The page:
The Rhode Island Department of Transportation (RIDOT), Rhode Island State Police, the Federal Highway Administration (FHWA) and representatives of organized labor across Rhode Island gathered today to urge motorists to drive safely in work zones as the 2017 road construction season gets underway.
National Work Zone Awareness Week coincides with the beginning of construction season in Rhode Island each year. The theme for this year's recognition week is "Work Zone Safety is in Your Hands," a constant reminder to motorists of the important role they play in keeping highway workers safe from injury or death.
This year's construction season is expected to be one of the busiest in years. RIDOT alone will put over $200 million worth of construction work on the streets this year, thanks to the RhodeWorks program.
"We're intensely focused on safety, and I ask everyone to be vigilant behind the wheel and protect the men and women working hard out there to fix our roads and bridges," RIDOT Director Peter Alviti Jr. said. "Reduce your speed in work zones, avoid distraction, and never drive impaired."
Across the country, about 700 people die each year in work-zone related accidents and more than 35,000 injuries are reported. About 80 percent of those killed are not the workers on the road, but the driver or occupant of the vehicle causing the crash. Across the country, the economic impact to the engineering and construction industries from injuries and fatalities is about $3.5 billion.
"FHWA as a safety agency is dedicated to saving lives, and is dedicated to reducing congestion and crashes due to work zones," FHWA Rhode Island Division Administrator Carlos C. Machado said. "The highway is a workplace for thousands of men and women, and we're asking Rhode Island drivers to remember that."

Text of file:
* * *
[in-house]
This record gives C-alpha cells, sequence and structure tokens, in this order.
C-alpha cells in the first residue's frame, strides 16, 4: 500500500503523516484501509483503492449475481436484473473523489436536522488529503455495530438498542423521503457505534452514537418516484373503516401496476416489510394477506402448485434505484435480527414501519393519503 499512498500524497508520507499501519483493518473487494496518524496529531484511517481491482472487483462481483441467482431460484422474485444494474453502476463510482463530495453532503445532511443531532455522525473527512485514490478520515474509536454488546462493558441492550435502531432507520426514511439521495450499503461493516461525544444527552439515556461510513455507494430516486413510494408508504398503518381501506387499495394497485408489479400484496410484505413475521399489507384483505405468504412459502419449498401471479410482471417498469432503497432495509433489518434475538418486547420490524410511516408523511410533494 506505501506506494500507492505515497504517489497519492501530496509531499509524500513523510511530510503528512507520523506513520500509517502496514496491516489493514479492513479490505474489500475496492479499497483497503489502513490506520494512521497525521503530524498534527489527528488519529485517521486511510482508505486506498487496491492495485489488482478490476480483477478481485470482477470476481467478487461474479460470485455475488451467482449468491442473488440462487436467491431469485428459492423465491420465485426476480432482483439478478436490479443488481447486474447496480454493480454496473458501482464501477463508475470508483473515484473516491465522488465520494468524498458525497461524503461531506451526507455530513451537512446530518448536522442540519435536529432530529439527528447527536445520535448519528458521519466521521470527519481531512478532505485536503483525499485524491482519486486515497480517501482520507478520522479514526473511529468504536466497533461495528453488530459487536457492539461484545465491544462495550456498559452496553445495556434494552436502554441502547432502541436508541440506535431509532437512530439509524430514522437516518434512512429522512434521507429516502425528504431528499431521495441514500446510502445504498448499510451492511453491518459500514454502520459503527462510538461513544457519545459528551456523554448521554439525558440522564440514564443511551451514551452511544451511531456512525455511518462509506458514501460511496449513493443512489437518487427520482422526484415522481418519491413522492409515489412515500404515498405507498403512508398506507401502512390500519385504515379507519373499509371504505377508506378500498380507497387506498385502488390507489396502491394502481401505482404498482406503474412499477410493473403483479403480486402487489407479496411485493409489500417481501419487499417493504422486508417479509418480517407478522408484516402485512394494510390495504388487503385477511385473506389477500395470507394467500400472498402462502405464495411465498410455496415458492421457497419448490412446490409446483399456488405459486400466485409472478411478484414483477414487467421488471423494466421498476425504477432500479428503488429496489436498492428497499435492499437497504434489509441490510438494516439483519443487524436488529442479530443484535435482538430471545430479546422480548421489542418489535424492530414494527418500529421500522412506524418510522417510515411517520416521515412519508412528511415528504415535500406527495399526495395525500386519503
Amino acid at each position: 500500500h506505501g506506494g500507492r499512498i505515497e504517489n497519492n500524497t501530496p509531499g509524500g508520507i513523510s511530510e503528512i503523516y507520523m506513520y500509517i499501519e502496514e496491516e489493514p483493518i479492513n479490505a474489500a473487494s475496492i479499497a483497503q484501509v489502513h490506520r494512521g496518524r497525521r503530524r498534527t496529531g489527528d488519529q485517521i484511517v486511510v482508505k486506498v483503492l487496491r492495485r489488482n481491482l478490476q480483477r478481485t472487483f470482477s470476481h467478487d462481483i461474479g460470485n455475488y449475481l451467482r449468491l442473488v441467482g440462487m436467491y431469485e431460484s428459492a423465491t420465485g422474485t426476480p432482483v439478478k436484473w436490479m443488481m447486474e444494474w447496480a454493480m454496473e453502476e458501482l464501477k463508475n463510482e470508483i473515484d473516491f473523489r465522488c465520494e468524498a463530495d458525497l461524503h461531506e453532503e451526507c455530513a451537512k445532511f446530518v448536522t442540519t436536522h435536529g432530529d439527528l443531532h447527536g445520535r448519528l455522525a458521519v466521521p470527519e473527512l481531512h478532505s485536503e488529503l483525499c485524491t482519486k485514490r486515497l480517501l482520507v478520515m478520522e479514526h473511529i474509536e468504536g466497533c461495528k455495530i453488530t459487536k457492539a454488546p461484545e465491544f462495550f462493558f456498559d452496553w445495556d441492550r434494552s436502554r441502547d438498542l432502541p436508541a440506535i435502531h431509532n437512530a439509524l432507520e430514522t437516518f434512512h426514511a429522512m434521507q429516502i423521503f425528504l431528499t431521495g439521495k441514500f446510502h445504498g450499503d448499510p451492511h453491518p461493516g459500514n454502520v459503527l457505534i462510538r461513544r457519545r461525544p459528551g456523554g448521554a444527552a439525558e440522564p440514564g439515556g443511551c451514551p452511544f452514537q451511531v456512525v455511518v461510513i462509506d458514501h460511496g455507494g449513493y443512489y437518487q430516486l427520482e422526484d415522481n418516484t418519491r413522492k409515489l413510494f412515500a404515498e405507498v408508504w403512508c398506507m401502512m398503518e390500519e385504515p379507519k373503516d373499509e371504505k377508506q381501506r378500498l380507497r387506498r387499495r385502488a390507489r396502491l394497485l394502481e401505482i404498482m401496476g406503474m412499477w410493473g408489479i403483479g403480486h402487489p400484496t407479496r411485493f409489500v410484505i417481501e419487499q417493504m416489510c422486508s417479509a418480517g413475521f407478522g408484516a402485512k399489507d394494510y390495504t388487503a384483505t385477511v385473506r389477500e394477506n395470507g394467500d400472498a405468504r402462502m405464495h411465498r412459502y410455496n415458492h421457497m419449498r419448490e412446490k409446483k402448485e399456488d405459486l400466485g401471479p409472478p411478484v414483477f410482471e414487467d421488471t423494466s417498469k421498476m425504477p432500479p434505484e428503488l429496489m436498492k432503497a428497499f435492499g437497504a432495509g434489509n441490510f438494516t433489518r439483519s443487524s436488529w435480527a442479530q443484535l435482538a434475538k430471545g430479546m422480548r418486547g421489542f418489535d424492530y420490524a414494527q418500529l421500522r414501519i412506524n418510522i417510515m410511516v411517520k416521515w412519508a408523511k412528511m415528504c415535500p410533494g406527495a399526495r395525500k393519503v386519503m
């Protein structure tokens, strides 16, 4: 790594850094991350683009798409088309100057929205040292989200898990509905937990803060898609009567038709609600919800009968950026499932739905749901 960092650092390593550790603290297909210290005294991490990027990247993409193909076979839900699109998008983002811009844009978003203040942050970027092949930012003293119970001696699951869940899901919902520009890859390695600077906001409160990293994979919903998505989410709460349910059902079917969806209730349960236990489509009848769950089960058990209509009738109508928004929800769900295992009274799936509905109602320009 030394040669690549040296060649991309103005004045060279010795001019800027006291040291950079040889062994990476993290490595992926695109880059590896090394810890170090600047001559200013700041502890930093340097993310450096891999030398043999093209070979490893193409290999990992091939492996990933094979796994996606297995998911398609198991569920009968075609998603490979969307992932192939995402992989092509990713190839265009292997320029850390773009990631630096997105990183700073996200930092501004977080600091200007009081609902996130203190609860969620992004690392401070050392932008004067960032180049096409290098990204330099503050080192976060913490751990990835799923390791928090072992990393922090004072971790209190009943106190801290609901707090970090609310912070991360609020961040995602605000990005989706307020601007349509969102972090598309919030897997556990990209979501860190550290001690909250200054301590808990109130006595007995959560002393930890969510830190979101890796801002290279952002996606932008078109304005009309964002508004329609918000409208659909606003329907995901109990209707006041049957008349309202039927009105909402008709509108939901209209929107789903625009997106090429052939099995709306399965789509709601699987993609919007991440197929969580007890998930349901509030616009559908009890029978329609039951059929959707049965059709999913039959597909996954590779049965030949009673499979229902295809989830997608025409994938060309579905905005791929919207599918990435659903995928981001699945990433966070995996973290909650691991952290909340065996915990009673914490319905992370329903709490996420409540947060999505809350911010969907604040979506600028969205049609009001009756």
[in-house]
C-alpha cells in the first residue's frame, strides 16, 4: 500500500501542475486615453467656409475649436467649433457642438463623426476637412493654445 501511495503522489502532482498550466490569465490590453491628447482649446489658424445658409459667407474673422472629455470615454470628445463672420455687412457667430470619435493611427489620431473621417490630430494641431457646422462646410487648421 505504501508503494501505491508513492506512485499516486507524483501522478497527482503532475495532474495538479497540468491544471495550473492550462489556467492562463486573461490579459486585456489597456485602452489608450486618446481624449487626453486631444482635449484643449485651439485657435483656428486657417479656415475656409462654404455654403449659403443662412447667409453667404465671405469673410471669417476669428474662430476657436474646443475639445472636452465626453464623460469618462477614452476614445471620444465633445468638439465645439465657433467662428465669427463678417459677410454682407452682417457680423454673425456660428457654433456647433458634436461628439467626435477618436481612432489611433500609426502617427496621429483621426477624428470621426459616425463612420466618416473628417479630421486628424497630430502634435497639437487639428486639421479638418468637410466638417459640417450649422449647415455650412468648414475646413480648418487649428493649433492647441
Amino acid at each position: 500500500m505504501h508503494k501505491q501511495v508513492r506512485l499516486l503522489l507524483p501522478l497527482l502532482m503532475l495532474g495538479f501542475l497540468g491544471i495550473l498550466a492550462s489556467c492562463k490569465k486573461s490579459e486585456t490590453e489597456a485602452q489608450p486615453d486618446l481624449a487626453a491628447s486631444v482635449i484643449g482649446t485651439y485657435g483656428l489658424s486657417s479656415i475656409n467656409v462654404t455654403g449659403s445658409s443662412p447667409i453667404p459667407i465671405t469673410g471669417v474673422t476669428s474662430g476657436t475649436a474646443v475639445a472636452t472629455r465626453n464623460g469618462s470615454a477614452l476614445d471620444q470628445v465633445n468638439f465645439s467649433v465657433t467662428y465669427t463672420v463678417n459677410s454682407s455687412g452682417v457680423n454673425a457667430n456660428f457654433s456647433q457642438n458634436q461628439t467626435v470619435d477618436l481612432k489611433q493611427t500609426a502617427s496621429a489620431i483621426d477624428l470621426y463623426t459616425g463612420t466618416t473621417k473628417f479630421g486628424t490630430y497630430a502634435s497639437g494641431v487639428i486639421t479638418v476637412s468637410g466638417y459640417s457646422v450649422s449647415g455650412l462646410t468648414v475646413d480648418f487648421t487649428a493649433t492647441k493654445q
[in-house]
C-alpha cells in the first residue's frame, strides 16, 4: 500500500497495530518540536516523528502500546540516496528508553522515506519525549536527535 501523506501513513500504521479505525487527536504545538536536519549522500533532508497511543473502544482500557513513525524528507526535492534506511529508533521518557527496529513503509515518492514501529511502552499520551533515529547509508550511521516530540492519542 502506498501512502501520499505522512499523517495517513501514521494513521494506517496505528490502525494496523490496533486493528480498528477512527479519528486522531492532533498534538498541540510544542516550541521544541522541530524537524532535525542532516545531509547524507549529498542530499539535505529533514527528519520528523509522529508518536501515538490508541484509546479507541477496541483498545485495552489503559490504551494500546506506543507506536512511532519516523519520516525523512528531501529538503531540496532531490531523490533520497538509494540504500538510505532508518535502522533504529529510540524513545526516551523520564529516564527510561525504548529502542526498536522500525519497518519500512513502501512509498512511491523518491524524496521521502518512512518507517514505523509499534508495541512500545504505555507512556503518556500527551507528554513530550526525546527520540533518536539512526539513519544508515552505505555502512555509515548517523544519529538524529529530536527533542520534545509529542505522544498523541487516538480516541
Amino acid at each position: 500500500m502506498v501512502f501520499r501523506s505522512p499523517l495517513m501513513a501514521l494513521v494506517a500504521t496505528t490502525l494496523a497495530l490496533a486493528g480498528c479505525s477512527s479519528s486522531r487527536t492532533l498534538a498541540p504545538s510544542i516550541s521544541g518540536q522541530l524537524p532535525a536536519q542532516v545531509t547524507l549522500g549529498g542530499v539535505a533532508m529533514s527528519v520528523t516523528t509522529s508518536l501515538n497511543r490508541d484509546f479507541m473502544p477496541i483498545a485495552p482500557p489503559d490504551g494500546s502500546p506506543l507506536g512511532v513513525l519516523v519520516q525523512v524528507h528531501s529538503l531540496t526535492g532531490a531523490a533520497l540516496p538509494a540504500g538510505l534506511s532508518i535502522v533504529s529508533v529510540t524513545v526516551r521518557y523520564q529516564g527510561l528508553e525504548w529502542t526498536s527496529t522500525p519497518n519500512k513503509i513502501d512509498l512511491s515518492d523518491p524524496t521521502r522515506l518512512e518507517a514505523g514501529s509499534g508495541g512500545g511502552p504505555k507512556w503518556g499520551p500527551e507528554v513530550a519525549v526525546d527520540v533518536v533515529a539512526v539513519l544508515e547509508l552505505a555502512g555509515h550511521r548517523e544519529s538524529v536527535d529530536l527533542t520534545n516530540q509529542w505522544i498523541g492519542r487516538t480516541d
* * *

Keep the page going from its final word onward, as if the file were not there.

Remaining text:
In 2008, Rhode Island passed the "move over" law, which requires drivers to move over a lane when approaching a first responder stopped on the road. In 2014, the law was expanded to include other types of workers, including construction and highway maintenance workers. Even if drivers can't change lanes when approaching workers or first responders, the law requires them to slow down and leave as much space as possible between their vehicle and the stopped vehicles.
"Law enforcement officers assigned to work zones are there to protect the construction workers, and they will enforce the state's "move over" law to do so," Colonel Ann C. Assumpico, Superintendent of the Rhode Island State Police said. "If everyone exercises caution in work zones, we can provide a safe environment for construction workers as well as motorists."
"Our goal is that every tradesman or woman returns home from a day's work the same way they arrived that morning," said Michael F. Sabitoni, Business Manager, Rhode Island Laborers' District Council and President of the Rhode Island Building & Construction Trades Council. "The safety of our members is paramount, especially in hazardous work zones, where statistics show that Laborers, by far, represent the largest number of work zone injuries and fatalities on highway projects throughout the country. It is a significant and extremely serious issue for us in the construction industry. This campaign among our partners will help save lives by urging motorists to pay special attention to work zone warning signs, flaggers, and law enforcement, abiding by the basic steps that prevent crashes while people are diligently working at all hours of the day and night to fix and maintain Rhode Island's infrastructure."
RIDOT offers the following suggestions for motorists as they encounter more construction vehicles and workers in the coming weeks and months:
Slow Down: Speeding is one of the major causes of work zone crashes.
Read the Signs: Signage and flashing arrows are used to guide you and other drivers to move safely through the work zone.
Don't be Distracted: Don't engage in distracting activities, especially the use of electronic devices.
Merge when Directed: Don't drive right up to the lane closure and then try merging in.
Expect Delays: Leave early so you can reach your destination on time.
Be Patient; Stay Calm: Remember that work zones are not set up to inconvenience motorists. They are a necessary part of operations to improve our network of roads and bridges.
RIDOT makes every effort to alert the public about planned work zones for construction and maintenance activities and posts them on its website at www.ridot.net/traveladvisories. Additional information may be found on RIDOT's Twitter and Facebook sites. Daily and weekly traffic forecasts also are sent to all Rhode Island media and traffic reporting services, and are published each Saturday in the Providence Journal.